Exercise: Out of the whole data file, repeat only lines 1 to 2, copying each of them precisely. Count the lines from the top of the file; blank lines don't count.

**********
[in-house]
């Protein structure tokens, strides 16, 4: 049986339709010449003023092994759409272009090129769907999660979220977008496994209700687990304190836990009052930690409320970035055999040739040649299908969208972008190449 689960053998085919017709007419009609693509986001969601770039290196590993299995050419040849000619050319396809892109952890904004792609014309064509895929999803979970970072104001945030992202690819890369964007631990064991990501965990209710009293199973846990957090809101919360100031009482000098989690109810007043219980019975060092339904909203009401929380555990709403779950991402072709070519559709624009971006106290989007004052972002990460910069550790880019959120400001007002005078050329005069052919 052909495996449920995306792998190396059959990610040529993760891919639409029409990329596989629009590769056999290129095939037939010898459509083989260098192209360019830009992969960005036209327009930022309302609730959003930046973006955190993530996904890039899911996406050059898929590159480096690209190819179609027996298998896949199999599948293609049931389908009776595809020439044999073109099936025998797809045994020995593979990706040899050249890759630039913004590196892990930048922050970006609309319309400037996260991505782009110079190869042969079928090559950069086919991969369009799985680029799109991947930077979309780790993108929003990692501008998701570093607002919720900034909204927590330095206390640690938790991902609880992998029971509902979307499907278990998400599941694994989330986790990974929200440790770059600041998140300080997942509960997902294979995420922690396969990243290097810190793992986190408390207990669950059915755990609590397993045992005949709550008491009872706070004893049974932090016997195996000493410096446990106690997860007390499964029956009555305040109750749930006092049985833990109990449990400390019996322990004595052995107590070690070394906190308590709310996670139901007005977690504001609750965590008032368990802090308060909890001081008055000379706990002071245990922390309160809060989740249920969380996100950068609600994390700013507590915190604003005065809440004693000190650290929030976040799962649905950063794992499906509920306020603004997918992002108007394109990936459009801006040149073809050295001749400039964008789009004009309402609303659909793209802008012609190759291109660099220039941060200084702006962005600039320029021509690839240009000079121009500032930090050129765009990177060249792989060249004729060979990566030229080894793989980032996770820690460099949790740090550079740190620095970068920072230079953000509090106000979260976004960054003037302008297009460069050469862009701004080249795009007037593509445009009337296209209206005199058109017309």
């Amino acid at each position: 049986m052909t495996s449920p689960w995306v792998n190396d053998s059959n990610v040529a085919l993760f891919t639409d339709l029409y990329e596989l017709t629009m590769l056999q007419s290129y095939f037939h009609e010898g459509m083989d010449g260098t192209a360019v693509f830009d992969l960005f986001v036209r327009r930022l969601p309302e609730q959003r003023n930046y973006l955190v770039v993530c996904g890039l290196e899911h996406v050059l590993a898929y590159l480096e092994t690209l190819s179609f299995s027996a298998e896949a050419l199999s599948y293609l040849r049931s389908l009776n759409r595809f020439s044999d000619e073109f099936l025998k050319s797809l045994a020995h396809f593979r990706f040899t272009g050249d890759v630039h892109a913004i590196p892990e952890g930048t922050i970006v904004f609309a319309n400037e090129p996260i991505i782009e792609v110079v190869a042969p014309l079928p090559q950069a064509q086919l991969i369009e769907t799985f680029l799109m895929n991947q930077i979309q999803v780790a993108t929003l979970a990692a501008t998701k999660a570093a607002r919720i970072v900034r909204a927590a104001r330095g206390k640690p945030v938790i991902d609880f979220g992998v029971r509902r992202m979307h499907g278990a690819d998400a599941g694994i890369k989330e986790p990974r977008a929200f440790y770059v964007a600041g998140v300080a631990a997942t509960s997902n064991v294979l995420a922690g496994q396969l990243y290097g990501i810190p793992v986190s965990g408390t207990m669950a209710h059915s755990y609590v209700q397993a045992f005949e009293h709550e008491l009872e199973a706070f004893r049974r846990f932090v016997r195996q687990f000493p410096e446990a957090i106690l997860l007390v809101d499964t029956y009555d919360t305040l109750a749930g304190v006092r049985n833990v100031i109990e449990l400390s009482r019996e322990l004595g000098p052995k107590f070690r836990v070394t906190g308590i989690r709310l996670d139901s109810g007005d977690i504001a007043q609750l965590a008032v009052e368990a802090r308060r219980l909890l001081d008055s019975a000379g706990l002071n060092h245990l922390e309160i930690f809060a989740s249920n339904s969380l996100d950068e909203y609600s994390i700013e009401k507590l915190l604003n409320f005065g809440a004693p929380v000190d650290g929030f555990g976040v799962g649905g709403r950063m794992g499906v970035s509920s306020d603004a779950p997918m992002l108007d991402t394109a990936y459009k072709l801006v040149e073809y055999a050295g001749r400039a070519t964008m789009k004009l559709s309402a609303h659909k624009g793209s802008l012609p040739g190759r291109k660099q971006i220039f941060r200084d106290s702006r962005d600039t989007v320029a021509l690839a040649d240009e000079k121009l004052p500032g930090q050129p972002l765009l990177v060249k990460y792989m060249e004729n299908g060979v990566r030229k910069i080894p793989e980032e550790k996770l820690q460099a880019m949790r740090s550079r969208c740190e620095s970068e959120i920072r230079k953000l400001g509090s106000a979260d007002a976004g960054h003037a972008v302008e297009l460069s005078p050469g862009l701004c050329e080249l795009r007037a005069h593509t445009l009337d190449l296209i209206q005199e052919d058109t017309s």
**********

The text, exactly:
[in-house]
């Protein structure tokens, strides 16, 4: 049986339709010449003023092994759409272009090129769907999660979220977008496994209700687990304190836990009052930690409320970035055999040739040649299908969208972008190449 689960053998085919017709007419009609693509986001969601770039290196590993299995050419040849000619050319396809892109952890904004792609014309064509895929999803979970970072104001945030992202690819890369964007631990064991990501965990209710009293199973846990957090809101919360100031009482000098989690109810007043219980019975060092339904909203009401929380555990709403779950991402072709070519559709624009971006106290989007004052972002990460910069550790880019959120400001007002005078050329005069052919 052909495996449920995306792998190396059959990610040529993760891919639409029409990329596989629009590769056999290129095939037939010898459509083989260098192209360019830009992969960005036209327009930022309302609730959003930046973006955190993530996904890039899911996406050059898929590159480096690209190819179609027996298998896949199999599948293609049931389908009776595809020439044999073109099936025998797809045994020995593979990706040899050249890759630039913004590196892990930048922050970006609309319309400037996260991505782009110079190869042969079928090559950069086919991969369009799985680029799109991947930077979309780790993108929003990692501008998701570093607002919720900034909204927590330095206390640690938790991902609880992998029971509902979307499907278990998400599941694994989330986790990974929200440790770059600041998140300080997942509960997902294979995420922690396969990243290097810190793992986190408390207990669950059915755990609590397993045992005949709550008491009872706070004893049974932090016997195996000493410096446990106690997860007390499964029956009555305040109750749930006092049985833990109990449990400390019996322990004595052995107590070690070394906190308590709310996670139901007005977690504001609750965590008032368990802090308060909890001081008055000379706990002071245990922390309160809060989740249920969380996100950068609600994390700013507590915190604003005065809440004693000190650290929030976040799962649905950063794992499906509920306020603004997918992002108007394109990936459009801006040149073809050295001749400039964008789009004009309402609303659909793209802008012609190759291109660099220039941060200084702006962005600039320029021509690839240009000079121009500032930090050129765009990177060249792989060249004729060979990566030229080894793989980032996770820690460099949790740090550079740190620095970068920072230079953000509090106000979260976004960054003037302008297009460069050469862009701004080249795009007037593509445009009337296209209206005199058109017309």